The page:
This is one of a series of notes which looks at actual or proposed reforms of either certain parts of the financial services sector or reforms of certain activities in the wake of the fianncial crisis.
These notes attempt to describe the progress made on individual issues through these phases. This note focuses upon the regulation of hedge funds by the Alternative Investment Fund Managers directive.
This note outlines the operation and regulation of credit reference agencies. From April 2014 there will be a new activity of providing credit references that will replace the current activity of operating a credit reference agency. It also looks at the law surrounding the data which the agencies have access to.
Ever since the Northern Rock Bank failed in September 2007, the UK financial regulatory authorities have looked at how they operate and whether changes were needed to the existing system. The deepening crisis in 2008 and 2009 expanded the breadth of this review both in the UK and across the world.
It is to be expected that firm proposals for new legislation will be forthcoming this year, following a consultation exercise and the publication of an independent Commission's Report headed by Sir John Vickers.
This note sets out some of the background and sets out the broad outlines of current government proposals.
This Note brings together documents relevant to the proposed "Alternative Investment Fund Managers Directive" (also known as the AIFM Directive or the "Hedge Funds" Directive), and its scrutiny in the UK and EU. It is not an attempt to define policy in this area. For information on policy developments contact Tim Edmonds on extn 4318. See also SN/BT/5099 European responses to the financial crisis specifically p39
This is one of a series of notes which looks at actual or proposed reforms of either certain parts of the financial services sector or reforms of certain activities.
The entire sector has received worldwide attention from regulators, governments, consumer and intra-industry and professional groups following the financial crisis which began in 2007. Whilst the 'rescue and recovery' phase of the crisis is (mainly) past, and the consultation and consideration phase nearing its climax, the legislative phase is still to come.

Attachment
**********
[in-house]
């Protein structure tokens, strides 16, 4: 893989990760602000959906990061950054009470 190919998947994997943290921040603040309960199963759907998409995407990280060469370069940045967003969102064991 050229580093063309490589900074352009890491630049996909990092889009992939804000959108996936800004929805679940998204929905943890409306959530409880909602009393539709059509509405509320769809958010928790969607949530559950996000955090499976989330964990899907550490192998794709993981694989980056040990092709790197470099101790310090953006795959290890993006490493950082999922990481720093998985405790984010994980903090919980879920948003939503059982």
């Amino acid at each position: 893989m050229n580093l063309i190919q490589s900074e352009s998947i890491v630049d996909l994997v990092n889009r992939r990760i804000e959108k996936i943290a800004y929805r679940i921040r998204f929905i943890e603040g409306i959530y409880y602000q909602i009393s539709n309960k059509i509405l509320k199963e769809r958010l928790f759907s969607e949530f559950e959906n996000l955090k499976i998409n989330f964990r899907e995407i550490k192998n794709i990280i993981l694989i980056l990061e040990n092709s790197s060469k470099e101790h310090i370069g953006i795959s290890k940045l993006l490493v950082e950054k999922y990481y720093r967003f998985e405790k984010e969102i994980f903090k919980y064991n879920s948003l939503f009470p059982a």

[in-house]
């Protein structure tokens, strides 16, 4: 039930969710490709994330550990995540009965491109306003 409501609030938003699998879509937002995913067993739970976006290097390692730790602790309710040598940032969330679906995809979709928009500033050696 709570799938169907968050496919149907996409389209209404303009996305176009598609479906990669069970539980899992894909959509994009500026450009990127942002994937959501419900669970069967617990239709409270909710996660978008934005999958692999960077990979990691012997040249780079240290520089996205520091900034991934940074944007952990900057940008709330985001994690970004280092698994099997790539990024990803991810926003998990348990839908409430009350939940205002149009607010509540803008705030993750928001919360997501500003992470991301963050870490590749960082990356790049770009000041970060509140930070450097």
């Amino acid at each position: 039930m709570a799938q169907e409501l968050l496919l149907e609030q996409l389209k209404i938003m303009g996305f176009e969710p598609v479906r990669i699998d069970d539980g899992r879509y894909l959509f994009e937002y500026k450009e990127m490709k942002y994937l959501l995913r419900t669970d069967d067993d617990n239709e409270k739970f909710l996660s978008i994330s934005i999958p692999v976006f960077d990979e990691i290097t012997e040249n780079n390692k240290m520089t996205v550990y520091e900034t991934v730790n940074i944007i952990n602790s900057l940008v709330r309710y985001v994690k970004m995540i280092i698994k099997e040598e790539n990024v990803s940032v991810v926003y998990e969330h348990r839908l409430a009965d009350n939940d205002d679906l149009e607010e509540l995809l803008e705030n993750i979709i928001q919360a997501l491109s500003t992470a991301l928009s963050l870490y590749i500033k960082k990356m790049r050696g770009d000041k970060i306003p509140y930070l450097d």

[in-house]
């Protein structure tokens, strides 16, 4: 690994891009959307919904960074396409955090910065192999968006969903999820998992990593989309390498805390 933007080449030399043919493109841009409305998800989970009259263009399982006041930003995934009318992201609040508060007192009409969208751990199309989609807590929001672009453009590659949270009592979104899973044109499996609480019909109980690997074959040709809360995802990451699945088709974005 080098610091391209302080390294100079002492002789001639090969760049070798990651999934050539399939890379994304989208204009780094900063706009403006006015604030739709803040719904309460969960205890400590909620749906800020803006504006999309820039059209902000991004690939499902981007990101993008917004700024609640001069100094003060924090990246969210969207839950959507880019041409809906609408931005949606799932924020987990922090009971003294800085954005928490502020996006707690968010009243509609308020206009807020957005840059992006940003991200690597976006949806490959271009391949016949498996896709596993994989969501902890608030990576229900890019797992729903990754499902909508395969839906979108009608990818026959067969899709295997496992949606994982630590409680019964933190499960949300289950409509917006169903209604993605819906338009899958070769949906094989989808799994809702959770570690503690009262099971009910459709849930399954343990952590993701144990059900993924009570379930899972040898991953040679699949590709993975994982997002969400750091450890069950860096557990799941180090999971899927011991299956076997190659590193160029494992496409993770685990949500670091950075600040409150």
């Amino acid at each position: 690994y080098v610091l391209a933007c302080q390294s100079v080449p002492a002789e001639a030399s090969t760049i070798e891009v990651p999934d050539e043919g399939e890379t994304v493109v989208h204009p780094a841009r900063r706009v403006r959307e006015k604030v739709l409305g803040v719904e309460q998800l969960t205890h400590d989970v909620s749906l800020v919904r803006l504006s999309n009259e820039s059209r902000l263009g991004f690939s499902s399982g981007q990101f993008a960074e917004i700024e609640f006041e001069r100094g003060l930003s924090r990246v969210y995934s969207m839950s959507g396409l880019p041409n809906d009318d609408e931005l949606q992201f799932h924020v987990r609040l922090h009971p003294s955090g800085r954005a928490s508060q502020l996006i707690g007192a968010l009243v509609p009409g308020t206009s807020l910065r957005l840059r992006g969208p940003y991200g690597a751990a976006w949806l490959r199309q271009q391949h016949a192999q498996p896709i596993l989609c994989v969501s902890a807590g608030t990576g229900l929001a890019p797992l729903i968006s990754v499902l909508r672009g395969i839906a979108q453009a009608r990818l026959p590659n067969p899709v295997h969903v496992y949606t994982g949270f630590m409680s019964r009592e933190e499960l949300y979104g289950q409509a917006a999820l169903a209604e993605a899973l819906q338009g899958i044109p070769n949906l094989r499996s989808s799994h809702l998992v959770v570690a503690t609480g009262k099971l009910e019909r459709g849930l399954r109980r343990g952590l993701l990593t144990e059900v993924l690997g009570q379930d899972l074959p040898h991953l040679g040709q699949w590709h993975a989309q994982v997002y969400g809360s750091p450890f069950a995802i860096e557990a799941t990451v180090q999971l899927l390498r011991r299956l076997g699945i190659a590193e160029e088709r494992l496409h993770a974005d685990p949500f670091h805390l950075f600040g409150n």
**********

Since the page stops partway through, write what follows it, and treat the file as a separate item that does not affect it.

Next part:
This note looks at the arguments surrounding commodity speculation and its impact on the real world of commodity prices. A growing number of economic commentators and charity groups have highlighted what they see as a link between growing and ever more sophisticated forms of financial speculation (distinct from the traditional, real, commodity trading and hedging activities) and the volatility of food and other commodity prices.
The statistical evidence from various surveys presents a more mixed picture on the links between speculation and price increases. Financial speculation does appear to make commodity prices more volatile but does not provide much of an explanation for the specific movement of individual prices in the short term.
Regulators have their own concerns over the methods used by traders and dealers. Most trades are carried out using derivative swap instruments outside of the more open, transparent regulated exchanges. The note outlines what measures are being promoted to improve the regulation of the financial markets involved with these matters.
This paper on the Loans to Ireland Bill has been prepared for the Second Reading Debate on the Bill in the House of Commons. The Bill authorises the Treasury to loan up to £3.25bn to Ireland, and contains an order-making power to increase this limit subject to affirmative procedure in the Commons. It also arranges for six-monthly reporting to Parliament on the status of the loan. All Commons stages were taken on 15 December 2010.